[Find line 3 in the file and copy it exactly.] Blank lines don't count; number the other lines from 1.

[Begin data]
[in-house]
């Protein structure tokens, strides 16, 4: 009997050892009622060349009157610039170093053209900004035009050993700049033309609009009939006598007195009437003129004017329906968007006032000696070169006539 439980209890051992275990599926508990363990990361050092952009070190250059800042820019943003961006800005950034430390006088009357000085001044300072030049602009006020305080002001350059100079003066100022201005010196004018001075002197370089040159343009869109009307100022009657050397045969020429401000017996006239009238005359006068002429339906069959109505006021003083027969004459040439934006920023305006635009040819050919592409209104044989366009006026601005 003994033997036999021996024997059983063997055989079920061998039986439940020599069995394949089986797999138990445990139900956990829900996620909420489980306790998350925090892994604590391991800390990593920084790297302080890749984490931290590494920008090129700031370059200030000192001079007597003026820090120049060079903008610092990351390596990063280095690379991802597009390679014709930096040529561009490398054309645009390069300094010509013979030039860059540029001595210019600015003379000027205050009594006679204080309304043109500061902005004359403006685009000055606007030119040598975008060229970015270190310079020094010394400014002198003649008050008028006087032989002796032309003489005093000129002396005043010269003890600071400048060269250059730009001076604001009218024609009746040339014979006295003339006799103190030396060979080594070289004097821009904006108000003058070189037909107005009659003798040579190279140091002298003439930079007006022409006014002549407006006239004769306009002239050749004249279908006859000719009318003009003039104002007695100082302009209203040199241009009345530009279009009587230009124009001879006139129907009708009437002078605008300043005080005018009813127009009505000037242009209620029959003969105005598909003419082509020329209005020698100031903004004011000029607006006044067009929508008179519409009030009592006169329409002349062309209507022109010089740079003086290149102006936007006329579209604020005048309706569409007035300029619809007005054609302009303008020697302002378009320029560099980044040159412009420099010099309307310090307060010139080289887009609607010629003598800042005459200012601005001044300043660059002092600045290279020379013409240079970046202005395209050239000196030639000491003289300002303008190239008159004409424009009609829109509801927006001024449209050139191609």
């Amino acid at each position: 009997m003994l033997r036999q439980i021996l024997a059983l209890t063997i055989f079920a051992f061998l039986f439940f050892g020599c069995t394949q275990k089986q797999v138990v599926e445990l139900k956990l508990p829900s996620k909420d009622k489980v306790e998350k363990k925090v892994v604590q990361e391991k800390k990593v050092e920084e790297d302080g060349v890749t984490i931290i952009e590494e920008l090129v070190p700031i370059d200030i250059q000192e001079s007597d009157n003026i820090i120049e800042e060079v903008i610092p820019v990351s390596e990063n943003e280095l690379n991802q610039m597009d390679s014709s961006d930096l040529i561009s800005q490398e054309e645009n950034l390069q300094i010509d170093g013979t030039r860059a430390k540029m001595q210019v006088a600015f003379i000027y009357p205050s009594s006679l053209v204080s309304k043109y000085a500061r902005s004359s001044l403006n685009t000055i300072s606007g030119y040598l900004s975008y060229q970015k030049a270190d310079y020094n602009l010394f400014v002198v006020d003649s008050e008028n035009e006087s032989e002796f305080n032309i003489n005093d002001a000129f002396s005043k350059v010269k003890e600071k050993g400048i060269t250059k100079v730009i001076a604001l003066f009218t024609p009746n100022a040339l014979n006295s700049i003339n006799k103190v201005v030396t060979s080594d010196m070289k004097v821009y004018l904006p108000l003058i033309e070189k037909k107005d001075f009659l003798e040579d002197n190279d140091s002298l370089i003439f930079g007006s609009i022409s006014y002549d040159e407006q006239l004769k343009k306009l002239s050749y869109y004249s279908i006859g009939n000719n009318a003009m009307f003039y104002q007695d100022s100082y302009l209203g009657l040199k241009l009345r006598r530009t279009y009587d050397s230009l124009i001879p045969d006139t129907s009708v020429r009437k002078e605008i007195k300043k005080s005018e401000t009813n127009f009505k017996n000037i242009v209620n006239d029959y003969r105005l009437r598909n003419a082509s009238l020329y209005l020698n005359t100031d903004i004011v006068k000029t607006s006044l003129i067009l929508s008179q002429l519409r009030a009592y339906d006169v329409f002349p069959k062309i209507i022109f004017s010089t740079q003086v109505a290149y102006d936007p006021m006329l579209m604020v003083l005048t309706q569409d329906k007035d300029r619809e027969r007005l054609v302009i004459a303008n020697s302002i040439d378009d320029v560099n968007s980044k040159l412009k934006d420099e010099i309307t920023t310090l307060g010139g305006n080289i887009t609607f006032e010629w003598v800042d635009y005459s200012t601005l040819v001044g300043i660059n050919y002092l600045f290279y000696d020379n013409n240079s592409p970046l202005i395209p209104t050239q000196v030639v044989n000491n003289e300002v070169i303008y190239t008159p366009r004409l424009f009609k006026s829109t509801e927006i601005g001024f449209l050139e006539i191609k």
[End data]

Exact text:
């Amino acid at each position: 009997m003994l033997r036999q439980i021996l024997a059983l209890t063997i055989f079920a051992f061998l039986f439940f050892g020599c069995t394949q275990k089986q797999v138990v599926e445990l139900k956990l508990p829900s996620k909420d009622k489980v306790e998350k363990k925090v892994v604590q990361e391991k800390k990593v050092e920084e790297d302080g060349v890749t984490i931290i952009e590494e920008l090129v070190p700031i370059d200030i250059q000192e001079s007597d009157n003026i820090i120049e800042e060079v903008i610092p820019v990351s390596e990063n943003e280095l690379n991802q610039m597009d390679s014709s961006d930096l040529i561009s800005q490398e054309e645009n950034l390069q300094i010509d170093g013979t030039r860059a430390k540029m001595q210019v006088a600015f003379i000027y009357p205050s009594s006679l053209v204080s309304k043109y000085a500061r902005s004359s001044l403006n685009t000055i300072s606007g030119y040598l900004s975008y060229q970015k030049a270190d310079y020094n602009l010394f400014v002198v006020d003649s008050e008028n035009e006087s032989e002796f305080n032309i003489n005093d002001a000129f002396s005043k350059v010269k003890e600071k050993g400048i060269t250059k100079v730009i001076a604001l003066f009218t024609p009746n100022a040339l014979n006295s700049i003339n006799k103190v201005v030396t060979s080594d010196m070289k004097v821009y004018l904006p108000l003058i033309e070189k037909k107005d001075f009659l003798e040579d002197n190279d140091s002298l370089i003439f930079g007006s609009i022409s006014y002549d040159e407006q006239l004769k343009k306009l002239s050749y869109y004249s279908i006859g009939n000719n009318a003009m009307f003039y104002q007695d100022s100082y302009l209203g009657l040199k241009l009345r006598r530009t279009y009587d050397s230009l124009i001879p045969d006139t129907s009708v020429r009437k002078e605008i007195k300043k005080s005018e401000t009813n127009f009505k017996n000037i242009v209620n006239d029959y003969r105005l009437r598909n003419a082509s009238l020329y209005l020698n005359t100031d903004i004011v006068k000029t607006s006044l003129i067009l929508s008179q002429l519409r009030a009592y339906d006169v329409f002349p069959k062309i209507i022109f004017s010089t740079q003086v109505a290149y102006d936007p006021m006329l579209m604020v003083l005048t309706q569409d329906k007035d300029r619809e027969r007005l054609v302009i004459a303008n020697s302002i040439d378009d320029v560099n968007s980044k040159l412009k934006d420099e010099i309307t920023t310090l307060g010139g305006n080289i887009t609607f006032e010629w003598v800042d635009y005459s200012t601005l040819v001044g300043i660059n050919y002092l600045f290279y000696d020379n013409n240079s592409p970046l202005i395209p209104t050239q000196v030639v044989n000491n003289e300002v070169i303008y190239t008159p366009r004409l424009f009609k006026s829109t509801e927006i601005g001024f449209l050139e006539i191609k």